Conflict & Justice

North Korea to citizens in war-torn Libya: don't come home


PYONGYANG, NORTH KOREA: Propaganda mural painting is seen outside People's Palace of Culture on April 2, 2011 in Pyongyang, North Korea. Pyongyang is the capital city of North Korea and the population is about 2,500,000.


Feng Li

Though most of the world's governments have hustled their citizens out of Libya, North Koreans working there will have to stick it out.

The North Korean government has forbidden about 200 of its citizens from coming home, according to South Korea's Yonhap news agency.

Why? Likely because authorities fear news of the rebellion will reach everyday North Koreans and inspire them to revolt, says the Korea Times.

Besieged Libyan strongman Qaddafi has few heads of state cheering him on, but he can count on North Korea's Kim Jong-Il as a pal. Qaddafi is a "revolutionary ally," according to AFP. His now-fragile government has been trusted to take in hundreds of laborers, medical professionals and others from North Korea.

But from the paranoid perspective of Kim Jong-Il, the pro-democracy rebellion and Western airstrikes in Libya prove that nuclear weapons are necessary to keep foreign enemies at bay. Qaddafi squashed his nuclear program to get Western aid and trade flowing in 2003.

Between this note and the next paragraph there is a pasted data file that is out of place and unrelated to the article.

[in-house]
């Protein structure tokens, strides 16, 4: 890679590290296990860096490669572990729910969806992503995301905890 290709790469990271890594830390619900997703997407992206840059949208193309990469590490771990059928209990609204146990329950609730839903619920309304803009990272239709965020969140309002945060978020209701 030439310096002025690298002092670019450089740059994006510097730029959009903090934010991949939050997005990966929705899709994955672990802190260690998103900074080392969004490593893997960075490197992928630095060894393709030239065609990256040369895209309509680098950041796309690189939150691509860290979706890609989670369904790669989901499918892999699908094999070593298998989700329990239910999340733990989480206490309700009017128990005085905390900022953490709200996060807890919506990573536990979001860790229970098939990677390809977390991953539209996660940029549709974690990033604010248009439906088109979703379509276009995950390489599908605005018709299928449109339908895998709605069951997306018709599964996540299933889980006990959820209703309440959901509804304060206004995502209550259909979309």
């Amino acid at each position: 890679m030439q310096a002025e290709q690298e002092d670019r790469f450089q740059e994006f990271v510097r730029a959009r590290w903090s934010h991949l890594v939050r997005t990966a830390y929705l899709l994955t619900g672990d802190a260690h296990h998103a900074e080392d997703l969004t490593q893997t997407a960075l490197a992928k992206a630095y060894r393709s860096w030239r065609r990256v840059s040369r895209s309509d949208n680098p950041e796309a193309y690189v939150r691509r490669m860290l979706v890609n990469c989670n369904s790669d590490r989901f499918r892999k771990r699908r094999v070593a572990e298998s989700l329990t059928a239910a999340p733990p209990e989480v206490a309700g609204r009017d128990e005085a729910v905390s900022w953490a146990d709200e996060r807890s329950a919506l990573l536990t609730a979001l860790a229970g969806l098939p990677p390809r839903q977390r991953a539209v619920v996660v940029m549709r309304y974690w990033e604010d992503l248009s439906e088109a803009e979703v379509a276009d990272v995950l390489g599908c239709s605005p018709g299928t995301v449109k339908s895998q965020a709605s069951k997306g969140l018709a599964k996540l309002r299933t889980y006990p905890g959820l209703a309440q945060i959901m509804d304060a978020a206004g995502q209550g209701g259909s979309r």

How bad did Qaddafi screw up? Pretty bad, according to North Korea's news agency, which said this in late March: 

“It has been shown to the corners of the earth that Libya’s giving up its nuclear arms, which the U.S. liked to chatter on about, was used as an invasion tactic to disarm the country by sugarcoating it with words like ‘the guaranteeing of security’ and ‘the bettering of relations.’”

North Korea's refusal to bring back its people suggests authorities fear citizens might process the news differently.

Still, when North Koreans hears orders from their superiors, they follow them. No one wants to run afoul of Kim Jong-Il's "Storm Corps," who train by punching tin cans until their hand "turns into mush with blood and pus" and letting cars drive over their outstretched arms.